In this second volume of her acclaimed study of Virginia Woolf ‘s diaries, Barbara Lounsberry traces the English writer’s life through the thirteen diaries she kept from 1918 to 1929—what is often considered Woolf ’s modernist “golden age.” During these interwar years, Woolf penned many of her most famous works, including Mrs. Dalloway, To the Lighthouse, Orlando, and A Room of One’s Own. Lounsberry shows how Woolf’s writing at this time was influenced by other
diarists–Anton Chekhov, Katherine Mansfield, Jonathan Swift, and Stendhal among them—and how she continued to use her diaries as a way to experiment with form and as a practice ground for her evolving modernist style.
Through close readings of Woolf ‘s journaling style and an examination of the diaries she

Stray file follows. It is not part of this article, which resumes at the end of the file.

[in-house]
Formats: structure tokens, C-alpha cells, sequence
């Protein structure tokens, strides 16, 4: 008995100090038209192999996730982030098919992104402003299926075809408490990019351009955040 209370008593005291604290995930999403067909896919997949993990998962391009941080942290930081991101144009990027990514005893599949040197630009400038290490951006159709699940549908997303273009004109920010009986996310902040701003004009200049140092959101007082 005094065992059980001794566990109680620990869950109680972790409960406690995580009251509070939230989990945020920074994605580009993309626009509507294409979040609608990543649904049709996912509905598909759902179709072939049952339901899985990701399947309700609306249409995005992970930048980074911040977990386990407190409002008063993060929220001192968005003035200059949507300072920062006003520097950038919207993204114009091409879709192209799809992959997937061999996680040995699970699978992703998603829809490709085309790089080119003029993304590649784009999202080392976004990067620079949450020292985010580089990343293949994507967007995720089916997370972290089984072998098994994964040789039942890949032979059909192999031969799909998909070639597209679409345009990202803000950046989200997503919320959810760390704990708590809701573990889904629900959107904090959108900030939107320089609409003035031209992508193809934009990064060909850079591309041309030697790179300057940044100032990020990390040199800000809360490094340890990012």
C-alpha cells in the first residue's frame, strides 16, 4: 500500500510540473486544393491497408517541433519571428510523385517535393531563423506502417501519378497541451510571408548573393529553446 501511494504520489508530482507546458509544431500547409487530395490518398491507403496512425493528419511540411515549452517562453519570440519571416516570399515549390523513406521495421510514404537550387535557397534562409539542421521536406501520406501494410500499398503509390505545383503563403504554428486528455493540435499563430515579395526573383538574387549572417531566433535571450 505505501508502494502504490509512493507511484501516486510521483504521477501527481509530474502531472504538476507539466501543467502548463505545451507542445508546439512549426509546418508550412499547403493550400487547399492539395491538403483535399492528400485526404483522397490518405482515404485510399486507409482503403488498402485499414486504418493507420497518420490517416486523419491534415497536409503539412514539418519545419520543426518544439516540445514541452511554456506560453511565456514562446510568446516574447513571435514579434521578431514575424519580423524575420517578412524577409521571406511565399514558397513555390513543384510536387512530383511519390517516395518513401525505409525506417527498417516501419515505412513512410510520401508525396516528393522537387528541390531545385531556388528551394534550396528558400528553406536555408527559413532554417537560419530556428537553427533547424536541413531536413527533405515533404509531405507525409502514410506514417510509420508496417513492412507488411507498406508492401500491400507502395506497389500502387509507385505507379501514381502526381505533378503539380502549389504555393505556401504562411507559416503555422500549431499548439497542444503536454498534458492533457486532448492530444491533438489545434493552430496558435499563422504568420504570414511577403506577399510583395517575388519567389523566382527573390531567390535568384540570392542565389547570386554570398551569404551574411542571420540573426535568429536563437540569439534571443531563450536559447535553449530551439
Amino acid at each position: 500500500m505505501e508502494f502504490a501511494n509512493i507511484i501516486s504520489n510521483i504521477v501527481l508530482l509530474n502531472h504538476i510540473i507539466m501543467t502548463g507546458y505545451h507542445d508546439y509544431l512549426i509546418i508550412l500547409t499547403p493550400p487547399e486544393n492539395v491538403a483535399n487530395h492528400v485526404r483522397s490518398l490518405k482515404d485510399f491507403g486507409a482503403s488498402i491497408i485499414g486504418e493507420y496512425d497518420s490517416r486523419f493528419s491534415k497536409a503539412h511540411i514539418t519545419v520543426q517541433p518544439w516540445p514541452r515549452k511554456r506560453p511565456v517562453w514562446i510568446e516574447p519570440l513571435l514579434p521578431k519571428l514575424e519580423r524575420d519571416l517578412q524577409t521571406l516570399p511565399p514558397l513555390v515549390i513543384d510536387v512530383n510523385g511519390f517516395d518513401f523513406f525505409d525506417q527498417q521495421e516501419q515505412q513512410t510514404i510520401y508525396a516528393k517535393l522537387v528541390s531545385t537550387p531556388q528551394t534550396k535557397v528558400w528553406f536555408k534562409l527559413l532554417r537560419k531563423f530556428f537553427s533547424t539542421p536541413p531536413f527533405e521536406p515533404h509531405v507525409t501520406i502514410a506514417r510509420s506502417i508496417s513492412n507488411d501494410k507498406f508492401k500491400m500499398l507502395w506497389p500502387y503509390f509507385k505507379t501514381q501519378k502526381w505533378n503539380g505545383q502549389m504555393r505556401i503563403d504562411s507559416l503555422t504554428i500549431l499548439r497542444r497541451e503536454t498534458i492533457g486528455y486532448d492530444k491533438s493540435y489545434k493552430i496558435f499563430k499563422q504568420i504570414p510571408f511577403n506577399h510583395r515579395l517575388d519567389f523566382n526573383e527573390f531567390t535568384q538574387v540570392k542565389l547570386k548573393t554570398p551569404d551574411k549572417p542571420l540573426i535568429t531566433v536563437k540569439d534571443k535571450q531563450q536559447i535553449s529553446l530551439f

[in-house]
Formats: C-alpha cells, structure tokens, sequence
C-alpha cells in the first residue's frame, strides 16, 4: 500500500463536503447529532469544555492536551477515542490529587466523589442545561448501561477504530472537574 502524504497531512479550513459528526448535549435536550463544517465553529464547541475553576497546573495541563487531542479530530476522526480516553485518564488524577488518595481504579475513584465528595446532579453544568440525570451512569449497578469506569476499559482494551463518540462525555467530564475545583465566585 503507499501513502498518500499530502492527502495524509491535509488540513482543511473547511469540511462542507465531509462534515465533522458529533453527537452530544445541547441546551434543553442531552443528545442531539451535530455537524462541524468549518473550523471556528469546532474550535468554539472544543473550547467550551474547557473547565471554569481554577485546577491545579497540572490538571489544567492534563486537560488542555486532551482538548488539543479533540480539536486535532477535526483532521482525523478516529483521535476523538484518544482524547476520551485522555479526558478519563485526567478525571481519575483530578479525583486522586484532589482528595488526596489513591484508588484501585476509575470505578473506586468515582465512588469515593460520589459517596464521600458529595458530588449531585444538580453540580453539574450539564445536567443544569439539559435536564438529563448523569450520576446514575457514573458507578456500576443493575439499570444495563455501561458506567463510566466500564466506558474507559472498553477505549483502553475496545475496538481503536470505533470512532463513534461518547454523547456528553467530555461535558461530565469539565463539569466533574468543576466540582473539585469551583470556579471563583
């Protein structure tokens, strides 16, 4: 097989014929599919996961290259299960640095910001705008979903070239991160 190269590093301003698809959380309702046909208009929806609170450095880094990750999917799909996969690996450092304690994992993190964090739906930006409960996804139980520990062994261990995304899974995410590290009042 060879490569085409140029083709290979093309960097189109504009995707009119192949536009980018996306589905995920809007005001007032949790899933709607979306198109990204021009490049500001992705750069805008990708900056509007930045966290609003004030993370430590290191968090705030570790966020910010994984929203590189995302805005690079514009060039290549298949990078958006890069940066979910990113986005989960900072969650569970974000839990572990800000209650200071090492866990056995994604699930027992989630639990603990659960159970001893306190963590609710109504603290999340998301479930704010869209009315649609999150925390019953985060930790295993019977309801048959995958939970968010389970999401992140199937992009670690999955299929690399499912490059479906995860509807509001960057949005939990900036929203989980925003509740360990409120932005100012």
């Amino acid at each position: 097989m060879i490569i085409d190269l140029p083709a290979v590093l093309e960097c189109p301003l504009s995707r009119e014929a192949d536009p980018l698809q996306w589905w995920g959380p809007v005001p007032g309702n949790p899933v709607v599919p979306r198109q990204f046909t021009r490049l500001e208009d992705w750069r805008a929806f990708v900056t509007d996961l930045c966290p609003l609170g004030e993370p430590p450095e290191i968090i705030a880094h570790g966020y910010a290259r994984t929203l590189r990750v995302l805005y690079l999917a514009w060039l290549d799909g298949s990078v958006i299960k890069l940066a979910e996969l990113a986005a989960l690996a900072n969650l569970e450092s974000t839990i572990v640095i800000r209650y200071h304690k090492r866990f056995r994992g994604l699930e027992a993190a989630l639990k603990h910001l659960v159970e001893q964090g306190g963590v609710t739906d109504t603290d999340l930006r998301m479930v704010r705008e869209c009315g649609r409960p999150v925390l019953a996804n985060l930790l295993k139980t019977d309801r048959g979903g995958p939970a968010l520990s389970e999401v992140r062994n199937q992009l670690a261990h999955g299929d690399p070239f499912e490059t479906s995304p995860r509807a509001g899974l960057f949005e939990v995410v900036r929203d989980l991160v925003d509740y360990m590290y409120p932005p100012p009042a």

read, Lounsberry tracks Woolf ‘s development as a writer and unearths new connections between her professional writing, personal writing, and the diaries she was reading at the time. Virginia Woolf’s Modernist Path offers a new approach to Woolf ‘s biography: her life as she marked it in her diary from ages 36 to 46.
Barbara LOUNSBERRY, Virginia Woolf’s Modernist Path: Her Middle Diaries and the Diaries She Read
The first volume of Lounsberry’s study (Becoming Virginia Woolf. Her Early Diaries & the Diaries She Read, University Press of Florida, 2014) was reviewed by Adèle Cassigneul in Ebc: http://ebc.revues.org/2763